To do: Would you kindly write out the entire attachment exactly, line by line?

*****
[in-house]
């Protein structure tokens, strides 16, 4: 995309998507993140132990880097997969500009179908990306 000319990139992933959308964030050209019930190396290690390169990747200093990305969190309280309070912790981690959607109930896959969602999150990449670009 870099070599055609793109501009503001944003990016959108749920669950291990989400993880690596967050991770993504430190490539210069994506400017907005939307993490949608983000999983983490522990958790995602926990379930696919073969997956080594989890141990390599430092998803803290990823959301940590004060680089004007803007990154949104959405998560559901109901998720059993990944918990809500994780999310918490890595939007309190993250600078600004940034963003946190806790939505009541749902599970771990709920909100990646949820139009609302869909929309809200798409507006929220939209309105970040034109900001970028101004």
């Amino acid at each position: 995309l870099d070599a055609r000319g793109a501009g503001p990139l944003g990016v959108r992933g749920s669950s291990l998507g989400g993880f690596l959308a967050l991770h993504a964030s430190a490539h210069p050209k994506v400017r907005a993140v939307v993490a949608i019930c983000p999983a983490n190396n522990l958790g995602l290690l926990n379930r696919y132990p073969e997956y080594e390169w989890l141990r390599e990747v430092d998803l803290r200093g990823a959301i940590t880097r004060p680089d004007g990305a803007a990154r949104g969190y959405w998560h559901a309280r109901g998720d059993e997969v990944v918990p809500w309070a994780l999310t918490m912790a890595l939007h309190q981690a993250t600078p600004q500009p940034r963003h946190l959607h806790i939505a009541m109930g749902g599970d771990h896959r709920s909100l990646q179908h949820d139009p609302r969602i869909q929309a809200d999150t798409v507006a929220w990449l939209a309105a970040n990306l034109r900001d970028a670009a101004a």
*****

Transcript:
[in-house]
């Protein structure tokens, strides 16, 4: 995309998507993140132990880097997969500009179908990306 000319990139992933959308964030050209019930190396290690390169990747200093990305969190309280309070912790981690959607109930896959969602999150990449670009 870099070599055609793109501009503001944003990016959108749920669950291990989400993880690596967050991770993504430190490539210069994506400017907005939307993490949608983000999983983490522990958790995602926990379930696919073969997956080594989890141990390599430092998803803290990823959301940590004060680089004007803007990154949104959405998560559901109901998720059993990944918990809500994780999310918490890595939007309190993250600078600004940034963003946190806790939505009541749902599970771990709920909100990646949820139009609302869909929309809200798409507006929220939209309105970040034109900001970028101004």
């Amino acid at each position: 995309l870099d070599a055609r000319g793109a501009g503001p990139l944003g990016v959108r992933g749920s669950s291990l998507g989400g993880f690596l959308a967050l991770h993504a964030s430190a490539h210069p050209k994506v400017r907005a993140v939307v993490a949608i019930c983000p999983a983490n190396n522990l958790g995602l290690l926990n379930r696919y132990p073969e997956y080594e390169w989890l141990r390599e990747v430092d998803l803290r200093g990823a959301i940590t880097r004060p680089d004007g990305a803007a990154r949104g969190y959405w998560h559901a309280r109901g998720d059993e997969v990944v918990p809500w309070a994780l999310t918490m912790a890595l939007h309190q981690a993250t600078p600004q500009p940034r963003h946190l959607h806790i939505a009541m109930g749902g599970d771990h896959r709920s909100l990646q179908h949820d139009p609302r969602i869909q929309a809200d999150t798409v507006a929220w990449l939209a309105a970040n990306l034109r900001d970028a670009a101004a």